The sheer balls you’d need to replace Freddie Mercury


It takes some balls for a band to carry on losing a singer, fighting a relentless niggling feeling that you’re always being held against the original. Even if it’s a success the spectre is always there – millions of AC/DC fans still harp on about the Bon Scott years even though Brian Johnson was their frontman for 37 years.

Other times it’s just wrong – see Black Sabbath without Ozzy Osbourne, Iron Maiden without Bruce Dickinson or (the fucking worst) Thin Lizzy without Phil Lynott.

Freddie Mercury has arguably has the biggest dead frontman shoes to fill in history, with the Queen singer generally regarded as a superhuman performer, a one-off flamboyant miracle.

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It’s himself!

Beyond the rich four-octave voice and lyrical drama, Freddie’s struts, pouts and Pied Piper crowd manipulation are part of rock’n’roll folklore, and the concert movie Live at Wembley in 1986 is still staggering. You know the yellow jacket/white jeans & vest combo too.

After Freddie’s tragic death in 1991, Brian May and Roger Taylor kept the band’s legacy alive with reissues, occasional guest appearances and an eventual hook-up with croaky classic rocker Paul Rodgers of Free from 2004-2009.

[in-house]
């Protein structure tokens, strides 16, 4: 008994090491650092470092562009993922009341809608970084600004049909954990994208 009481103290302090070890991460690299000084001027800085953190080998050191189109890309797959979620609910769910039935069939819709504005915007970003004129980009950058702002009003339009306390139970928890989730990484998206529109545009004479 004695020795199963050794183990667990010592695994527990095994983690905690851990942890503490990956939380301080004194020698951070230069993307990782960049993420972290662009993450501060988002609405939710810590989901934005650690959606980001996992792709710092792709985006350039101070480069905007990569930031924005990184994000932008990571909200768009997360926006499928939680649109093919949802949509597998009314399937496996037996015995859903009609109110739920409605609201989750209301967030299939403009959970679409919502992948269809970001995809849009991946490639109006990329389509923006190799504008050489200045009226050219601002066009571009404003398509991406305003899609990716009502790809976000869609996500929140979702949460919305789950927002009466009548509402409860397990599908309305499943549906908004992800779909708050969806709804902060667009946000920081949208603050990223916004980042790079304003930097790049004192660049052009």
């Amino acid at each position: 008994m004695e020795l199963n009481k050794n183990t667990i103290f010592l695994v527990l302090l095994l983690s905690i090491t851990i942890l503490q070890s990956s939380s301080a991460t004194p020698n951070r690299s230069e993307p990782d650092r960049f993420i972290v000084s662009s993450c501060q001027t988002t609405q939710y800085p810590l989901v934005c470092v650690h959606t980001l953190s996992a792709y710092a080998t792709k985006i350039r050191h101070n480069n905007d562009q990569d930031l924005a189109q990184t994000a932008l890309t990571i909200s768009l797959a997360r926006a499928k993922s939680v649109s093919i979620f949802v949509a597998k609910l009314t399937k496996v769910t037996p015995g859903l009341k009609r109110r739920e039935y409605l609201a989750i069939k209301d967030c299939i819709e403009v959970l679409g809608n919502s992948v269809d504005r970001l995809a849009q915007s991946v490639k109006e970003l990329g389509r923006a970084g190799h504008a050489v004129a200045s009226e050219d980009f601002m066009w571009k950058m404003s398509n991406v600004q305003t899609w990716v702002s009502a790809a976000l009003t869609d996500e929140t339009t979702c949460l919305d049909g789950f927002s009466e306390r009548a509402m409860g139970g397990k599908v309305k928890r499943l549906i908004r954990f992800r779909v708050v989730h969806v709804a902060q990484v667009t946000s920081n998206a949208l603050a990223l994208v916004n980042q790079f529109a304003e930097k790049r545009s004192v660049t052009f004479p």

This never sat right with fans or anyone with eyes and ears – Rodgers could maybe hit the notes but missed out on the nudge/wink flourishes that made Freddie so special. So while Rodgers was all bombast and chest-beating, current frontman Adam Lambert is a better fit — an X Factor graduate who’s got the feather boa flamboyance and the high notes. Still, there’s a bit of an “aye right” buzz when you see him looking like an reality show try-hard.

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Oi, not quite…

Freddie can never be replaced so Taylor and May won’t ever call the band simply Queen, and during camp epics like Radio Ga Ga and I Want To Break Free he’ll be missed the most.  But even if it’s not the real thing, the greatest Queen tribute band on Earth is a good substitute.

  • Queen and Adam Lambert play Marlay Park in Dublin on Sunday, July 8.